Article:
“Most teas in the world will sleep in win­ter, de­pend­ing on how far they are from the equa­tor,” she said. “Af­ter they wake up, there’s a lot of nu­tri­ents ac­cu­mu­lated in branches that are be­ing pumped to these fresh leaves. So these are the most pre­cious, the best teas.”

When COVID-19 surged in In­dia in the spring last year, many peo­ple had to stay in iso­la­tion. That meant the first flush leaves couldn’t be picked. The Dar­jeel­ing first flush in the Dar­jeel­ing district in In­dia, Ms. Har­ris said, was di­min­ished.

By com­par­i­son, tea com­ing from Sri Lanka has been rel­a­tively un­af­fected be­cause itis grown all year long.

The global work­force short­ages slammed ev­ery­one from tea pick­ers to whole­salers. There are fewer buy­ers go­ing over­seas to taste and pur­chase teas as well, she said.

“Tea is one thing you can’t re­ally as­sess vir­tu­ally,” she said. “You have to be there. You have to smell it’ you have to taste it be­fore they buy a big batch.”

What about bub­ble tea?

The short­ages have ex­tended to boba and bub­ble tea. Bub­ble tea orig­i­nated in Tai­wan and be­gan to gain pop­u­lar­ity in the U.S. in the 2000s. In Oak­land alone, there are seven busi­nesses that serve bub­ble tea.

Si­hyuk Choi, owner of Chick’n Bub­bly in Oak­land, said col­lege stu­dents are a large part of his cus­tomer base. Mr. Choi’s menu is a com­bi­na­tion of bub­ble tea and chick­en ­bites.

He said the in­dus­try is un­sta­ble right now, as his ship­ments of boba come from Tai­wan. In­creased pro­duc­tion in the United States would help to sta­bi­lize it, in his view.

The costs of boba ship­ments have in­creased about 10% since the pan­demic be­gan, he said, and the cost of chicken has in­creased sig­nif­i­cantly, too.

“The chicken wings was $80 per case or some­thing, now it is $130 or $140,” Mr. Choi­ said.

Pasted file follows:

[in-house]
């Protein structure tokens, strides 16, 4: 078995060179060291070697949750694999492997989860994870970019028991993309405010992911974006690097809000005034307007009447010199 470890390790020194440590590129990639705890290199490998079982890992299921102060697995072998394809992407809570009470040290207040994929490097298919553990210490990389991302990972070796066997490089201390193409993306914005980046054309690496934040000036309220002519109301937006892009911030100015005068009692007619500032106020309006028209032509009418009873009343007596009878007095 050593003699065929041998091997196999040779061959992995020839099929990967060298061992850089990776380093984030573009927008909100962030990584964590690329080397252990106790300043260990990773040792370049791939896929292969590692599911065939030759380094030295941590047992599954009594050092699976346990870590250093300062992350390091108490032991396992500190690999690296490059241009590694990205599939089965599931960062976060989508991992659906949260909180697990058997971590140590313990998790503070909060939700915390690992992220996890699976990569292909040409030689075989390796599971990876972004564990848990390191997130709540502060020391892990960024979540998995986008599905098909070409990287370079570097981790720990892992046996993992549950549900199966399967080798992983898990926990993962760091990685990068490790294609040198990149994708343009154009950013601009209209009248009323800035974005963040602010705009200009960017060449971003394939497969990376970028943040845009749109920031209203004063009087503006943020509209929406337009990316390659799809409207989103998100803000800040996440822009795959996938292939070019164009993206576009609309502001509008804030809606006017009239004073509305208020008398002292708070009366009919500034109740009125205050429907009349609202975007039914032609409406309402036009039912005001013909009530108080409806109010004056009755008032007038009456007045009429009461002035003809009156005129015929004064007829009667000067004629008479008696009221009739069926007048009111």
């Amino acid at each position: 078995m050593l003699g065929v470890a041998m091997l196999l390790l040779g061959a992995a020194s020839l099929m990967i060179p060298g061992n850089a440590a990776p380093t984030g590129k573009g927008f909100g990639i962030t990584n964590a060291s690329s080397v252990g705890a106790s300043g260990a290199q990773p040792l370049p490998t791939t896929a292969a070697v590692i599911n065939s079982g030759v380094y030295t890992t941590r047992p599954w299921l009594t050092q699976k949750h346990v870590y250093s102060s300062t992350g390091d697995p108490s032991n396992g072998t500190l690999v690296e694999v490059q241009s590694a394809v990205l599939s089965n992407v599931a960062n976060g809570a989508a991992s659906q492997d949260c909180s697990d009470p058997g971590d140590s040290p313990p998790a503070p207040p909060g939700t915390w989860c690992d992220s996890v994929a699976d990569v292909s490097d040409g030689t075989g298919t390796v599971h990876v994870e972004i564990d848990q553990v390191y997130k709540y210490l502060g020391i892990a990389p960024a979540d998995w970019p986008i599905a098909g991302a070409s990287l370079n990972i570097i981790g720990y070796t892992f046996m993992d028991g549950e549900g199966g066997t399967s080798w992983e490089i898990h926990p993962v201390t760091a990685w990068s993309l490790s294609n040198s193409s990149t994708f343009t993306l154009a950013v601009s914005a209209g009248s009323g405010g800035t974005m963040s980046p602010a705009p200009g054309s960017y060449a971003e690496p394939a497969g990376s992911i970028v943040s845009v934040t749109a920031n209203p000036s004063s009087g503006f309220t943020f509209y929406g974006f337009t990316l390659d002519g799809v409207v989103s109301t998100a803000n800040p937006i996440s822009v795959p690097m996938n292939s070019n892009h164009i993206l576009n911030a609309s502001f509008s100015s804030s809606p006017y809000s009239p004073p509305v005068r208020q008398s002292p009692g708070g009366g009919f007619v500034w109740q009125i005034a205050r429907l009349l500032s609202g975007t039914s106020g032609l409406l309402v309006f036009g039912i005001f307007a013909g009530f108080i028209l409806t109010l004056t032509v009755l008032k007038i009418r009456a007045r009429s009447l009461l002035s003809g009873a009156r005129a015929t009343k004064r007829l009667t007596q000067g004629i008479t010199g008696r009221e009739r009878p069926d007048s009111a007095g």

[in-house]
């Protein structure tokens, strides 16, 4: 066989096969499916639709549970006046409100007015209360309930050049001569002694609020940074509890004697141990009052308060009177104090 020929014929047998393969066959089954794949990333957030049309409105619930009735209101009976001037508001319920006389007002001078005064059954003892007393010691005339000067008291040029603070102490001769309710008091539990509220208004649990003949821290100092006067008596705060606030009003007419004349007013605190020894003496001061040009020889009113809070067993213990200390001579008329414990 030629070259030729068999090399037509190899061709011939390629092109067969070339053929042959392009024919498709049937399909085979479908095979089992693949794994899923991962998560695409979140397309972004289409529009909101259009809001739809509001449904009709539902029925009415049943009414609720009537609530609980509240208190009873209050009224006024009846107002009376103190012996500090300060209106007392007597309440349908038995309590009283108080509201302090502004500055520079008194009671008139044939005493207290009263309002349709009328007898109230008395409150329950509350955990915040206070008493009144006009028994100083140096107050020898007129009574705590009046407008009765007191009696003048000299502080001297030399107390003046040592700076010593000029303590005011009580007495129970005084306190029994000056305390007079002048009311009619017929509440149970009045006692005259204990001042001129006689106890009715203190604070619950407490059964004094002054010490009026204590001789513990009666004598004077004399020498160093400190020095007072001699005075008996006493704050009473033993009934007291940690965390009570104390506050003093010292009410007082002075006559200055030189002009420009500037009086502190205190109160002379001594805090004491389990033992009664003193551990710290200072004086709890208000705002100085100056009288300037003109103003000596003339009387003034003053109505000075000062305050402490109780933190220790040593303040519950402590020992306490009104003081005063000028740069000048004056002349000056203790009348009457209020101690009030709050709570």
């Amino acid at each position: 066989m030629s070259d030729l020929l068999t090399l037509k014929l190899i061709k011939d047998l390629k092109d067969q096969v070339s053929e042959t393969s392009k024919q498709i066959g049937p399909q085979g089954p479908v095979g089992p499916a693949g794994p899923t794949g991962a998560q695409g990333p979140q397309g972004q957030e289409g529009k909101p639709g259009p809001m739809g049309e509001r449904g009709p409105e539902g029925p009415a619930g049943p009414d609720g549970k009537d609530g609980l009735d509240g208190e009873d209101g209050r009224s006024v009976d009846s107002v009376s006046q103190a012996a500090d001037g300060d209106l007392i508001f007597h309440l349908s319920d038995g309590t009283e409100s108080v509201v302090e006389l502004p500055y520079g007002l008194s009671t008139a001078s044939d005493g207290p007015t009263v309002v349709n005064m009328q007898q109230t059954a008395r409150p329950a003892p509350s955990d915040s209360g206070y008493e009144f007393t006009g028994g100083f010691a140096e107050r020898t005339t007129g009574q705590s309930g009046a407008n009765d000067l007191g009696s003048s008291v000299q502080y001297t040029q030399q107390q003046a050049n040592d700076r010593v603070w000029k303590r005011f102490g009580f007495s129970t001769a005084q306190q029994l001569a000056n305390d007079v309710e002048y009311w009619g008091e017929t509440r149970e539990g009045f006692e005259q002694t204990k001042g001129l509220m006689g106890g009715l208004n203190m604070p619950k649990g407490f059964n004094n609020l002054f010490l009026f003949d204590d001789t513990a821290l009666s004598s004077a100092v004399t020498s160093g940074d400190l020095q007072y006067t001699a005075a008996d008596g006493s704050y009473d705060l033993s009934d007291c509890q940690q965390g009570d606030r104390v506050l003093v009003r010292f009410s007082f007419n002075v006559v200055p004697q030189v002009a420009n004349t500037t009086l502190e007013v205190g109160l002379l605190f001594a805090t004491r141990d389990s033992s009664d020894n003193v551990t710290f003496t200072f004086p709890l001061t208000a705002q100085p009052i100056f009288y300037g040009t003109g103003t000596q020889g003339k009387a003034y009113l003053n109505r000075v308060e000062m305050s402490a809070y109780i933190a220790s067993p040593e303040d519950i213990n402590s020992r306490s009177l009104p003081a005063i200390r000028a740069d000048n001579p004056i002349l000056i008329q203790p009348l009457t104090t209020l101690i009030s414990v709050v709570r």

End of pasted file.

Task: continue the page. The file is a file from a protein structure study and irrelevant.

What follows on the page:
Ed­ward Lui, a part­ner at Bae Bae’s Kitchen, Down­town, said he first started to hear about the boba short­age at the end of March.

“My mom al­ways watches the news over­seas, and she in­formed us about it,” he said. “They were re­port­ing about it over­seas a cou­ple months ago.”

He or­ders boba by the case about once a week, cost­ing about $60 to $70. This is about a 15% in­crease from his prepan­demic prices, he said. About six 10-pound bags come in a case.

But food costs have risen across the board. “With the whole food sup­ply process, there’s a lot of change go­ing on in the in­dus­try,” he said. “A lot of peo­ple have left the in­dus­try; some peo­ple are ex­ploring other op­tions.”

Mr. Lui thinks the gen­eral goal of the food in­dus­try is to place more em­pha­sis on do­mes­tic farm-to-ta­ble sup­ply chains, and con­sumers are more ­aware of the process.

“I think that’s al­ways go­ing to be a goal in the food in­dus­try,” he said. “But there’s also the big­ger cor­po­ra­tions that are tak­ing things over­seas and what­not. There’s al­ways that bal­ance and bat­tle between those two worlds.”

Mr. Goggi said bub­ble tea is a very small per­cent­age of im­port­s to the tea in­dus­try.

“Those peo­ple who have some in­ven­tory will be sell­ing it, prob­a­bly at a pre­mium,” he said. “Like most things, give it three to six months and the sup­ply chain should prob­a­bly set­tle down and get more into are ­place­ment mode.”

--- Emma Skid­more: es­kid­